Robert Ford, played by Anthony Hopkins, in Westworld

Westworld: Season 1 Episodes 1-3 (Television Review) – An Impressive Start Which Has Me Excited Yet Nervous

Westworld has been one of the most anticipated shows of the year which, in normal circumstances, would be a remarkable achievement. Certainly, you would never expect a TV show based of a sci-fi film which was released in 1973 to garner the amount of anticipation it had prior to its release on HBO. However, the cast, the people behind the shows inception along with the fantastic trailers which have been released have got fellow nerds like myself super excited to see what Westworld has to offer.

Dolores and Teddy in Westworld Episode 1 The Original

Indeed, when you have a show created by Jonathan Nolan, brother of Christopher, executive produced by J. J. Abrams and Jerry Weintraub which stars Anthony Hopkins, Evan Rachel Wood, Jeffrey Wright and Ed Harris, it deserves attention. Moreover, it also gives the show a very high level of expectation which has to be delivered upon, especially as HBO probably hopes that Westworld will have enough quality to lessen the blow which will eventually come once Game of Thrones ends.

My Thoughts on Episodes 1-3 of Westworld

I have to say, from the three episodes released so far, the signs are very promising. Westworld has captivated me from the very beginning. Visually, the show is stunning and the acting is absolutely superb, especially from Hopkins and Wright who are brilliant in their roles. The characters in this show are wonderfully introduced in the pilot and, in the following episodes, we delve deeper into their back-stories (even though some never existed in the first place!) and their motives. Yet we still don’t know the whole picture which is fantastic as it hooks us in and builds anticipation for future episodes.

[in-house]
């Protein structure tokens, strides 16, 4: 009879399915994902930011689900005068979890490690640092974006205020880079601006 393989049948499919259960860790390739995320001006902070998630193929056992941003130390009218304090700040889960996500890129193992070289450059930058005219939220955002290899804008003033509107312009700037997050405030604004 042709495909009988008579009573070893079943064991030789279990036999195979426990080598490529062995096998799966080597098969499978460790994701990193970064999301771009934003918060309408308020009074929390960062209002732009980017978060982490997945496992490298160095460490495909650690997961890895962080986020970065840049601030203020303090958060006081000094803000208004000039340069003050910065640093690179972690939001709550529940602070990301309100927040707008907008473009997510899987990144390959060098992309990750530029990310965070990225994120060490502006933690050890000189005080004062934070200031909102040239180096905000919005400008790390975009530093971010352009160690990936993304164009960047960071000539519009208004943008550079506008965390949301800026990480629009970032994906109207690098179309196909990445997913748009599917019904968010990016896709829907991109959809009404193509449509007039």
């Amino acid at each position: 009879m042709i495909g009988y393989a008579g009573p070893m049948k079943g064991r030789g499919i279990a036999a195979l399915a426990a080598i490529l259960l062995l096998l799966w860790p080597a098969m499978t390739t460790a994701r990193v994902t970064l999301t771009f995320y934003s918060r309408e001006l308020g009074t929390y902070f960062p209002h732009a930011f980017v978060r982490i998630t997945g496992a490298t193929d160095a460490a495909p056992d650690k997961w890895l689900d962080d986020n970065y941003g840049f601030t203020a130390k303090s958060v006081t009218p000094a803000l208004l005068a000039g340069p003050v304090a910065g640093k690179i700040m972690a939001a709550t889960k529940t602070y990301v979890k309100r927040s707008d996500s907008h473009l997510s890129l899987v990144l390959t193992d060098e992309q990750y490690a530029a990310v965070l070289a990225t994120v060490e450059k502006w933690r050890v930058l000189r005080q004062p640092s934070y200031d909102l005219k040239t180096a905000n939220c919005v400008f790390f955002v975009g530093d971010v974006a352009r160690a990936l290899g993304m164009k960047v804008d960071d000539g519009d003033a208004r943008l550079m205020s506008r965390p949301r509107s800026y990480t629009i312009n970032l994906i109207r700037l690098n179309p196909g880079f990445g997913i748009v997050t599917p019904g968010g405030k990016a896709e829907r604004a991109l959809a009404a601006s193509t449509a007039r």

The main reason why the cast give such commanding performances is because the way this show is written gives us an indication that these characters and world have depth. While the pacing will be slow for some, the themes present in Westworld are interwoven in such a way that, for me personally, I never find myself to be bored or not invested in the story and the characters. Indeed, Westworld is an immersive, layered show which draws inspiration from a variety of genres and it touches on very important themes.

William in Westworld Episode 2 Chestnut

These themes range from free will, control, technological progress, the nature of humanity and artificial intelligence. There is so much in play at this stage of the show and it leaves me excited for more. Nevertheless, the one thing which leads to be cautious is that another show, similar in nature to Westworld, left the same impression on me at the start but, in the end, it left me bitterly disappointed.

What was this show?

That show was Battlestar Galactica. This was a show that touched on many of the same themes as Westworld does and, like Westworld, it started brilliantly. Undoubtedly, the mini-series which kicked off Battlestar Galactica and the first episode of its first season was some of the best and most captivating television I had ever seen. However, it never recaptured that level of brilliance, at least on a consistent basis. For me personally, the direction Battlestar Galactica went in became scattered, confused and it ended on so many loose ends that I couldn’t help but feel it was a show which was wasted potential.

Robert Ford in Westworld Episode 3 The Stray

I hope Westworld does not go down the same path. There is so much potential which they can build upon as the series progresses. I hope it maintains the standard set by these first three episodes and becomes HBO’s next flagship show for years to come. For now, the show has started off on a very strong note and I highly recommend that you check it out.

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